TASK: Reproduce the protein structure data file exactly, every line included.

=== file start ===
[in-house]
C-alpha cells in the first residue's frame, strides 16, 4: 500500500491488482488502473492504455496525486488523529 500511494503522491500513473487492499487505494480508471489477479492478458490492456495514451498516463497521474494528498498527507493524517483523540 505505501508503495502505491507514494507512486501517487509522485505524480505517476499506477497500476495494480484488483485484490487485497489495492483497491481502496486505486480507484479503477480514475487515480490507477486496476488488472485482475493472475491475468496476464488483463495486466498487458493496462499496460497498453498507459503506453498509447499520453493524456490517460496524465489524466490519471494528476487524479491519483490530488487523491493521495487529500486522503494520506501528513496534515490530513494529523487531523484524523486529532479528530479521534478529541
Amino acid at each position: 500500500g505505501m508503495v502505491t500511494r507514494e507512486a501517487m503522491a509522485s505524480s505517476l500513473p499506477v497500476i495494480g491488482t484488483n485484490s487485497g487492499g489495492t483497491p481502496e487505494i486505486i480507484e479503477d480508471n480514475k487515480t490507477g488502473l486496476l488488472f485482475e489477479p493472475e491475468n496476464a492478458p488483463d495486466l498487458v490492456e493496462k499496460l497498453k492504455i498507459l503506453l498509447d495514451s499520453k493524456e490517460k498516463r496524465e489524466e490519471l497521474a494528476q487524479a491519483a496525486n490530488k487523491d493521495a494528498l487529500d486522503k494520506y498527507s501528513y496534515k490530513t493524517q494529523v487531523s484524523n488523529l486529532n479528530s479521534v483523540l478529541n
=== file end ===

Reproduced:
[in-house]
C-alpha cells in the first residue's frame, strides 16, 4: 500500500491488482488502473492504455496525486488523529 500511494503522491500513473487492499487505494480508471489477479492478458490492456495514451498516463497521474494528498498527507493524517483523540 505505501508503495502505491507514494507512486501517487509522485505524480505517476499506477497500476495494480484488483485484490487485497489495492483497491481502496486505486480507484479503477480514475487515480490507477486496476488488472485482475493472475491475468496476464488483463495486466498487458493496462499496460497498453498507459503506453498509447499520453493524456490517460496524465489524466490519471494528476487524479491519483490530488487523491493521495487529500486522503494520506501528513496534515490530513494529523487531523484524523486529532479528530479521534478529541
Amino acid at each position: 500500500g505505501m508503495v502505491t500511494r507514494e507512486a501517487m503522491a509522485s505524480s505517476l500513473p499506477v497500476i495494480g491488482t484488483n485484490s487485497g487492499g489495492t483497491p481502496e487505494i486505486i480507484e479503477d480508471n480514475k487515480t490507477g488502473l486496476l488488472f485482475e489477479p493472475e491475468n496476464a492478458p488483463d495486466l498487458v490492456e493496462k499496460l497498453k492504455i498507459l503506453l498509447d495514451s499520453k493524456e490517460k498516463r496524465e489524466e490519471l497521474a494528476q487524479a491519483a496525486n490530488k487523491d493521495a494528498l487529500d486522503k494520506y498527507s501528513y496534515k490530513t493524517q494529523v487531523s484524523n488523529l486529532n479528530s479521534v483523540l478529541n